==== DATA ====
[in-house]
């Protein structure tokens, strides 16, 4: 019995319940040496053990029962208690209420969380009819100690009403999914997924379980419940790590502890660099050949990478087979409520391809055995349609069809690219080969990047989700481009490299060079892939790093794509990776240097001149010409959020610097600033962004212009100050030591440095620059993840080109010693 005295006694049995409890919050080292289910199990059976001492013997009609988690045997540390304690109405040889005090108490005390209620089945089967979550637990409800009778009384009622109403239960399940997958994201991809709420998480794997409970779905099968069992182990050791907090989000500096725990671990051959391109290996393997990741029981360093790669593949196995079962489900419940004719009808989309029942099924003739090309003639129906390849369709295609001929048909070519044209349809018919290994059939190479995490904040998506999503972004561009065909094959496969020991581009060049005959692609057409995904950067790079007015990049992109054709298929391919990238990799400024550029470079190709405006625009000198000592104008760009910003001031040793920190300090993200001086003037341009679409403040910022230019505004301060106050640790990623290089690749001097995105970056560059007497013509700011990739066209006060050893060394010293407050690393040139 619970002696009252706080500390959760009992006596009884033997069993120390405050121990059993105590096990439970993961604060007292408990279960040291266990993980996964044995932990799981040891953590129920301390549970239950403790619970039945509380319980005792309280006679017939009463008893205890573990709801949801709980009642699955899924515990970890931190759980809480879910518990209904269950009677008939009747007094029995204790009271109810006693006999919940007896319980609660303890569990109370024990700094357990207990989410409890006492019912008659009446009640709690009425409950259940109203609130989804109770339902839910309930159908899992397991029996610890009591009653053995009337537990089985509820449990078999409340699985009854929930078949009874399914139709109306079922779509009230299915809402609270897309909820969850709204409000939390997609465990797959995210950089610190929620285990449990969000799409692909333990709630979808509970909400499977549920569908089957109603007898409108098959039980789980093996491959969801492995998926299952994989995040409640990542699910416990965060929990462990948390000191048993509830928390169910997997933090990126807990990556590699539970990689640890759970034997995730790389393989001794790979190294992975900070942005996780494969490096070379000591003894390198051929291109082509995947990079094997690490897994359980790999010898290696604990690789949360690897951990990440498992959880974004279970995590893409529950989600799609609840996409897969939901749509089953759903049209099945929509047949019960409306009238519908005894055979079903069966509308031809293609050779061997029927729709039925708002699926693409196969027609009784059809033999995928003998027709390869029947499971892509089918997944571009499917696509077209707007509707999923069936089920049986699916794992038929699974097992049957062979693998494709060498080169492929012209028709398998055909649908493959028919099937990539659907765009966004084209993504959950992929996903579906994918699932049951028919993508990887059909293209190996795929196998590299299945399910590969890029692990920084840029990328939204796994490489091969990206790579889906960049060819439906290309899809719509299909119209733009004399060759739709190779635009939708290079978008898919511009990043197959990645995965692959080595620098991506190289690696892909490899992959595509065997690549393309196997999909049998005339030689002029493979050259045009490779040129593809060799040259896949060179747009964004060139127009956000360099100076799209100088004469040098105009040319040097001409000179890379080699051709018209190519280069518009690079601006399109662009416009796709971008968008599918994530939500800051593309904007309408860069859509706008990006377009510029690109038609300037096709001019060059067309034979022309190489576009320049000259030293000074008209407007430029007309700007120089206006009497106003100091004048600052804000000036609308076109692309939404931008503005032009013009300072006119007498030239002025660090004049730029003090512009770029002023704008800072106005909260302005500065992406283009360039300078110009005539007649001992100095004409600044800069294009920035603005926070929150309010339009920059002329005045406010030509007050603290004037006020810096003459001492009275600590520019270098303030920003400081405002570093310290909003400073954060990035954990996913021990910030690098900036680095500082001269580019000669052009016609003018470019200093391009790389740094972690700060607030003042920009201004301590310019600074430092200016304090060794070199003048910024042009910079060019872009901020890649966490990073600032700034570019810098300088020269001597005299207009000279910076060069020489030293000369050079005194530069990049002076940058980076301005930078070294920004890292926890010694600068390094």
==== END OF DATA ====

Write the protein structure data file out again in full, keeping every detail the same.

[in-house]
């Protein structure tokens, strides 16, 4: 019995319940040496053990029962208690209420969380009819100690009403999914997924379980419940790590502890660099050949990478087979409520391809055995349609069809690219080969990047989700481009490299060079892939790093794509990776240097001149010409959020610097600033962004212009100050030591440095620059993840080109010693 005295006694049995409890919050080292289910199990059976001492013997009609988690045997540390304690109405040889005090108490005390209620089945089967979550637990409800009778009384009622109403239960399940997958994201991809709420998480794997409970779905099968069992182990050791907090989000500096725990671990051959391109290996393997990741029981360093790669593949196995079962489900419940004719009808989309029942099924003739090309003639129906390849369709295609001929048909070519044209349809018919290994059939190479995490904040998506999503972004561009065909094959496969020991581009060049005959692609057409995904950067790079007015990049992109054709298929391919990238990799400024550029470079190709405006625009000198000592104008760009910003001031040793920190300090993200001086003037341009679409403040910022230019505004301060106050640790990623290089690749001097995105970056560059007497013509700011990739066209006060050893060394010293407050690393040139 619970002696009252706080500390959760009992006596009884033997069993120390405050121990059993105590096990439970993961604060007292408990279960040291266990993980996964044995932990799981040891953590129920301390549970239950403790619970039945509380319980005792309280006679017939009463008893205890573990709801949801709980009642699955899924515990970890931190759980809480879910518990209904269950009677008939009747007094029995204790009271109810006693006999919940007896319980609660303890569990109370024990700094357990207990989410409890006492019912008659009446009640709690009425409950259940109203609130989804109770339902839910309930159908899992397991029996610890009591009653053995009337537990089985509820449990078999409340699985009854929930078949009874399914139709109306079922779509009230299915809402609270897309909820969850709204409000939390997609465990797959995210950089610190929620285990449990969000799409692909333990709630979808509970909400499977549920569908089957109603007898409108098959039980789980093996491959969801492995998926299952994989995040409640990542699910416990965060929990462990948390000191048993509830928390169910997997933090990126807990990556590699539970990689640890759970034997995730790389393989001794790979190294992975900070942005996780494969490096070379000591003894390198051929291109082509995947990079094997690490897994359980790999010898290696604990690789949360690897951990990440498992959880974004279970995590893409529950989600799609609840996409897969939901749509089953759903049209099945929509047949019960409306009238519908005894055979079903069966509308031809293609050779061997029927729709039925708002699926693409196969027609009784059809033999995928003998027709390869029947499971892509089918997944571009499917696509077209707007509707999923069936089920049986699916794992038929699974097992049957062979693998494709060498080169492929012209028709398998055909649908493959028919099937990539659907765009966004084209993504959950992929996903579906994918699932049951028919993508990887059909293209190996795929196998590299299945399910590969890029692990920084840029990328939204796994490489091969990206790579889906960049060819439906290309899809719509299909119209733009004399060759739709190779635009939708290079978008898919511009990043197959990645995965692959080595620098991506190289690696892909490899992959595509065997690549393309196997999909049998005339030689002029493979050259045009490779040129593809060799040259896949060179747009964004060139127009956000360099100076799209100088004469040098105009040319040097001409000179890379080699051709018209190519280069518009690079601006399109662009416009796709971008968008599918994530939500800051593309904007309408860069859509706008990006377009510029690109038609300037096709001019060059067309034979022309190489576009320049000259030293000074008209407007430029007309700007120089206006009497106003100091004048600052804000000036609308076109692309939404931008503005032009013009300072006119007498030239002025660090004049730029003090512009770029002023704008800072106005909260302005500065992406283009360039300078110009005539007649001992100095004409600044800069294009920035603005926070929150309010339009920059002329005045406010030509007050603290004037006020810096003459001492009275600590520019270098303030920003400081405002570093310290909003400073954060990035954990996913021990910030690098900036680095500082001269580019000669052009016609003018470019200093391009790389740094972690700060607030003042920009201004301590310019600074430092200016304090060794070199003048910024042009910079060019872009901020890649966490990073600032700034570019810098300088020269001597005299207009000279910076060069020489030293000369050079005194530069990049002076940058980076301005930078070294920004890292926890010694600068390094």